According to the New York Post, the Department of Justice (DOJ) is planning to review the Google-Fitbit deal over concerns about consumer privacy.
We reported last month that Google had agreed to acquire Fitbit for $2.1 billion. As part of the announcement, Google did its best to reassure current users that it would respect their privacy and that their personal data would not be sold to third parties or be used for advertising. A couple of weeks later, it came to light that Facebook had also been interested in the wearable company, losing out in a bidding war against Google. At the end of that article, we made the following observation:
“While some users have understandably been concerned about privacy in the wake of the announcement Google was purchasing Fitbit, it’s probably a safe bet that far more users would be concerned if Facebook was the buyer.”
Evidently, the fact that Google is buying Fitbit instead of Facebook is not enough of a consolation prize to prevent regulatory scrutiny. In fact, according to the New York Post, both the DOJ and the Federal Communications Commission (FCC) wanted to review the deal, with one source describing it “as a real ‘arm wrestle’ between the agencies.”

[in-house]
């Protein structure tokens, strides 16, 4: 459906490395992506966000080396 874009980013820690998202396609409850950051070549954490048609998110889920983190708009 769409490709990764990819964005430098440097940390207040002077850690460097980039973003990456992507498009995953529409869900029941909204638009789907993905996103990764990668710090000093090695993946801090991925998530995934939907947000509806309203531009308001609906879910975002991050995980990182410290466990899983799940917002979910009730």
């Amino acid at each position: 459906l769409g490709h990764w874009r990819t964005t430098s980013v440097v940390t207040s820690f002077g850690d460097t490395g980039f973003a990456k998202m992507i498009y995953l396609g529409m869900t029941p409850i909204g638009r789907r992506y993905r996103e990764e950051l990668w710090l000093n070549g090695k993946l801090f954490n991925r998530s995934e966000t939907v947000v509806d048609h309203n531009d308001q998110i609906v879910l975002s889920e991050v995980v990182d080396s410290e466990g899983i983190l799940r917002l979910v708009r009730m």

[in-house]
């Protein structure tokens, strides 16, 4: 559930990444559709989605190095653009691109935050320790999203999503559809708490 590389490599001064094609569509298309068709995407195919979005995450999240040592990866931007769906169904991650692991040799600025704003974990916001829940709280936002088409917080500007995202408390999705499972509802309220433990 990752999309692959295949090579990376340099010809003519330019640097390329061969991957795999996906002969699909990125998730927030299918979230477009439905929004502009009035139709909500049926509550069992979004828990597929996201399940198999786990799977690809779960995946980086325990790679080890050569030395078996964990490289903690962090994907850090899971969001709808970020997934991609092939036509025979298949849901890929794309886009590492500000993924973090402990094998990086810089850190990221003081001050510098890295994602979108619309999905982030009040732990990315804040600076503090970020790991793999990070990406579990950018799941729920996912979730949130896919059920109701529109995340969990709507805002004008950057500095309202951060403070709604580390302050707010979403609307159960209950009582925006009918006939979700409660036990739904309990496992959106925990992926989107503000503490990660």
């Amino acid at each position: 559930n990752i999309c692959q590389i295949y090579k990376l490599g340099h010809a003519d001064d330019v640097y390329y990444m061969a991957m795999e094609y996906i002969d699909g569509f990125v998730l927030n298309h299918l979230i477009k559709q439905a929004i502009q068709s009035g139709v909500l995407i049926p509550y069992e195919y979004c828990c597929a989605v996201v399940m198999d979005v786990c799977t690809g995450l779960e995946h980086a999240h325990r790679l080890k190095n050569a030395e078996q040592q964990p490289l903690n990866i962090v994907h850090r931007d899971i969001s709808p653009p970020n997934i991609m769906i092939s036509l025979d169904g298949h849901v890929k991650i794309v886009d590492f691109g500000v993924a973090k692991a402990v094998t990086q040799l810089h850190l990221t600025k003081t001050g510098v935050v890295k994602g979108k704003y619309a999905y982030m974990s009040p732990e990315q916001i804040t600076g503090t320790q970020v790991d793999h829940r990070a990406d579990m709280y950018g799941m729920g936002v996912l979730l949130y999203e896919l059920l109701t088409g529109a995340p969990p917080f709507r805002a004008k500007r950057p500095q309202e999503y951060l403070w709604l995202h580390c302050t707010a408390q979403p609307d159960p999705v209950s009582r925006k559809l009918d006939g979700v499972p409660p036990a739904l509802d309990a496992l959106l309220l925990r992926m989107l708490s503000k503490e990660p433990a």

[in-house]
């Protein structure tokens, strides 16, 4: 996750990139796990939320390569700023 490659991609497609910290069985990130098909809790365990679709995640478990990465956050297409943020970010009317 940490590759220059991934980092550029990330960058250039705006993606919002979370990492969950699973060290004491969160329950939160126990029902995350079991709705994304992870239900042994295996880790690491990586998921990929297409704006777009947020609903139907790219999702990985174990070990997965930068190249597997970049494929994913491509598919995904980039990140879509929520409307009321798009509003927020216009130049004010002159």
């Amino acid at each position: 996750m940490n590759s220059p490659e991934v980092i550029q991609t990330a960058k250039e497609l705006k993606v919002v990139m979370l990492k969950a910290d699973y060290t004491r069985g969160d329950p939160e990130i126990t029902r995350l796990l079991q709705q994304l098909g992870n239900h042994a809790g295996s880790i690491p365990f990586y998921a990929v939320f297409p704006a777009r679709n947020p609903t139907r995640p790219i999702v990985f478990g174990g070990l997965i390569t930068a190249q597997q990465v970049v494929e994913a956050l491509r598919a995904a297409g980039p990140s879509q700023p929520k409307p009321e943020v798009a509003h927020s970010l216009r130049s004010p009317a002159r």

Both agencies are concerned with the privacy implications, given the amount of data Google already has about people’s lives. They fear that allowing Google to purchase Fitbit will give them too much data, especially sensitive health information. Google is already under scrutiny for Project Nightingale, Google’s partnership with the Ascension healthcare group to collect data on millions of patients.
While the FTC has usually investigated Google’s past deals, the DOJ won out this time due to the fact they are “presently investigating Google for broader anti-competitive issues.”
Although it’s too early to know how the DOJ will rule, the Public Citizen and the Center for Digital Democracy had previously urged the FTC to block the merger. With increased scrutiny on Google’s handling of customer data, it may be an uphill battle to close the Fitbit deal.